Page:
A. It starts with building trust, which I believe is the most important ingredient for leadership success. I think there are three behaviors you should focus on as a leader in this environment, or for that matter, any environment, to build trust. I call them the 3:H Core. The first “H” is humility. As a leader, you must get out of your own way. Leadership requires a recognition that it’s not about you. Your job is to lead and influence others. That requires putting your pride and fears aside. The second “H” is about honesty. Leaders must tell the truth and communicate over and over again. Transparency and honesty always win in the long run. And if you’ve dealt with your fears and pride, you’re in a much better position to be transparent. People want to understand what you’re thinking as a leader. And perceptions matter. Sometimes silence is perceived as being disingenuous. Generally, it doesn’t help build trust. And the third “H” is to act with a heart for other people—to be human. Leaders who act with empathy and recognize others succeed at building trust. It’s not easy because we all have biases. But it puts people at ease when you meet them where they are.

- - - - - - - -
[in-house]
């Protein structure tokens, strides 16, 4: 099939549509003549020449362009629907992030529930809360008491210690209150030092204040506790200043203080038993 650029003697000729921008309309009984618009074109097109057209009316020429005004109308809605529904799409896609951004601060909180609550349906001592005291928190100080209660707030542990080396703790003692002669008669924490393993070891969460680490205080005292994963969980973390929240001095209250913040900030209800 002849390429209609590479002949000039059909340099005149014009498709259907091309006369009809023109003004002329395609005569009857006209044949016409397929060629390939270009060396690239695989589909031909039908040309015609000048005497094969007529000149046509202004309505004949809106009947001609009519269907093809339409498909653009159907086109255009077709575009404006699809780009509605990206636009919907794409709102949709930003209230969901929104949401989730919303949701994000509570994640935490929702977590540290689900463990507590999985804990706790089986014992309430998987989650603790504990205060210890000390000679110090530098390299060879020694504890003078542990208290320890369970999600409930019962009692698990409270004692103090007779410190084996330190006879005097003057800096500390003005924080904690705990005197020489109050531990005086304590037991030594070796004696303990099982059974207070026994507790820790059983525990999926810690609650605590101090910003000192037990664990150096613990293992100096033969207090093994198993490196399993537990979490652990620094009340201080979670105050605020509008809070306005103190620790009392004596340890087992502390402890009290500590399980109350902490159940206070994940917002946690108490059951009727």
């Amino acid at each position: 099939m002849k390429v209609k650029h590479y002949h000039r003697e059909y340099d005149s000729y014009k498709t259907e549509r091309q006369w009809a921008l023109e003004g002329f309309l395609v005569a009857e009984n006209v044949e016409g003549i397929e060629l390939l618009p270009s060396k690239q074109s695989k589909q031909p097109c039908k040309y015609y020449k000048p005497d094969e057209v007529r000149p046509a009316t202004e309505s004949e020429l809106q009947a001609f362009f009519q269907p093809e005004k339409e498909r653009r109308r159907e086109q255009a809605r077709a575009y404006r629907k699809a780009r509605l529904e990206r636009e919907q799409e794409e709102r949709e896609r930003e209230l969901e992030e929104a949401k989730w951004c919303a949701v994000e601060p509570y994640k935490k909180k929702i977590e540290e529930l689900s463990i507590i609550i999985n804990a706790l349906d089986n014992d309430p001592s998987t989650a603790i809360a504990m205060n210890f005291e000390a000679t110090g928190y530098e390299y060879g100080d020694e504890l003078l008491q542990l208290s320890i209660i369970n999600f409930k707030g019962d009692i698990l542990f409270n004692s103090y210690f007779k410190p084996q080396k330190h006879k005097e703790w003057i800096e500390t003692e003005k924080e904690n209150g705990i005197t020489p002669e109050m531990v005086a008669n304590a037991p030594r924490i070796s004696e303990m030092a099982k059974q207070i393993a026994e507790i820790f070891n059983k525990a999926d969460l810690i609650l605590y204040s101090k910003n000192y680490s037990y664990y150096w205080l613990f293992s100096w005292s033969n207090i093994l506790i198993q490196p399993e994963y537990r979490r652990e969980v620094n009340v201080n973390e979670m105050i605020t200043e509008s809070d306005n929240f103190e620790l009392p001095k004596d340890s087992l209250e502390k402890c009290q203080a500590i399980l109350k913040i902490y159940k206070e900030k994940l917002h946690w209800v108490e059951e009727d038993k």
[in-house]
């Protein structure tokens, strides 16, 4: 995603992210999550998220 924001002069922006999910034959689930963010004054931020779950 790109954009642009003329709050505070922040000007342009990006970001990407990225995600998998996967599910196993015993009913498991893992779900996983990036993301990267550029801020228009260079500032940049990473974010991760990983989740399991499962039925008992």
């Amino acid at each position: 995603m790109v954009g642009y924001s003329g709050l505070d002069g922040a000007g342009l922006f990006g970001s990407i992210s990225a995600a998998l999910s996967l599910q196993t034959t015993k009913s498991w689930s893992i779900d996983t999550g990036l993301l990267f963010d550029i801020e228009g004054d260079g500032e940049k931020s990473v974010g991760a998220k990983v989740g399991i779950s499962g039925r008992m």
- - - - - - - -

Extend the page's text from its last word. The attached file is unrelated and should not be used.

Q. What did you do as a leader to give your people hope in a time of crisis?
A. When I first took over Prologis, we were on the verge of bankruptcy and I feared that I didn’t have all of the answers to prevent us from failing. Why did I fear it? Because CEOs are supposed to have the answers and I feared failure. I felt good about the steps we were taking but I was in no position to give our troops hope because I wasn’t sure how it was going to play out. So, you know what I did? I told them what I felt. I told them we didn’t know if we were going to make it, but I felt good about the direction we were heading, and we were making the best decisions that we could. That’s how I dealt with uncertainty— through transparency and honesty. In that way, I believe we built trust. Months later when we were able to see more light, we could provide the much-needed hope that people were looking for.